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Mississippi LGBT rights and marriage equality news

 

Analysis of the Fifth Circuit Hearings

Sunday, January 11th, 2015

Fifth Circuit New OrleansThere are several great summaries out there about what happened yesterday at the Fifth Circuit, which heard marriage equality appeals from Texas, Louisiana, and Mississippi. Among others, I recommend the summaries from Chris Johnson at the Washington Blade and Chris Geidner at Buzzfeed. I would like to go one step deeper. I have listened to the audio from the oral argument (as you can too, here). As with other oral arguments, I find the most insightful indication of how a judge is leaning is not the number of questions asked or to which lawyer he asks more, but the language and tone of those questions. I found that especially true with Judge Higginbotham (pictured, right) on Friday.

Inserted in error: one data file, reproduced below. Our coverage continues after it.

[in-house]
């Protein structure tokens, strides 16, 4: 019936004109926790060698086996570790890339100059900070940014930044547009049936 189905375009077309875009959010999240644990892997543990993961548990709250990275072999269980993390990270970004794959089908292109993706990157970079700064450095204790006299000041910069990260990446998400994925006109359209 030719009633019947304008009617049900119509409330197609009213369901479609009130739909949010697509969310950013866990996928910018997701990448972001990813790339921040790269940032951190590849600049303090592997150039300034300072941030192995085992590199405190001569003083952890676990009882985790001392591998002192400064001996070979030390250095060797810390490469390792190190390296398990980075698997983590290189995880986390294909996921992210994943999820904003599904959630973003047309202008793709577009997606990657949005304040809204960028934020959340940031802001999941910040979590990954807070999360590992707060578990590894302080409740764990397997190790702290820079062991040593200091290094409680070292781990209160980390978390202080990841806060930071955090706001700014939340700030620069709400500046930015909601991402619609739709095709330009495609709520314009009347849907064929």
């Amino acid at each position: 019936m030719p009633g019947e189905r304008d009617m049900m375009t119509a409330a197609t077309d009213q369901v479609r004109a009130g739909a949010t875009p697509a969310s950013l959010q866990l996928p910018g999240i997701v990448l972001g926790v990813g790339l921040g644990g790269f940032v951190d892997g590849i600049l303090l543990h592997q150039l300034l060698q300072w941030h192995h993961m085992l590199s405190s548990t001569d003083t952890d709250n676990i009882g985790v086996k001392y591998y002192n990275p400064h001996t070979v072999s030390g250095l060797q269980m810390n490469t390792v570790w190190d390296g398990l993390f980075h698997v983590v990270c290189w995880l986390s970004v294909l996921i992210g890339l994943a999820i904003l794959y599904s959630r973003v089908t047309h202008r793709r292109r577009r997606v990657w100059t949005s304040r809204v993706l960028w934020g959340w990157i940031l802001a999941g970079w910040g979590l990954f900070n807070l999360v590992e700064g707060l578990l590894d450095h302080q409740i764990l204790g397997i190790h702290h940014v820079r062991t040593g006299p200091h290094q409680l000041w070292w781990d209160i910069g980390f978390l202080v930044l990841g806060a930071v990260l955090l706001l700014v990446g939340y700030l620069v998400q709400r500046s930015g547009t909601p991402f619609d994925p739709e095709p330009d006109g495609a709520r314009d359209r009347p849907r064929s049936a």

When analyzing oral arguments, I always caution that any connection between a judge’s questions and his or her ultimate decision is purely speculative. There are court-watchers who do studies about these things. But my reports on marriage equality hearings at the Fourth, Sixth, Seventh, Ninth, and Tenth Circuits, not to mention at the Supreme Court, suggest that we can draw conclusions. On all the metrics, it looks like marriage equality will win the day at the Fifth Circuit.

First, I will discuss those metrics. Then I will discuss where we go from here.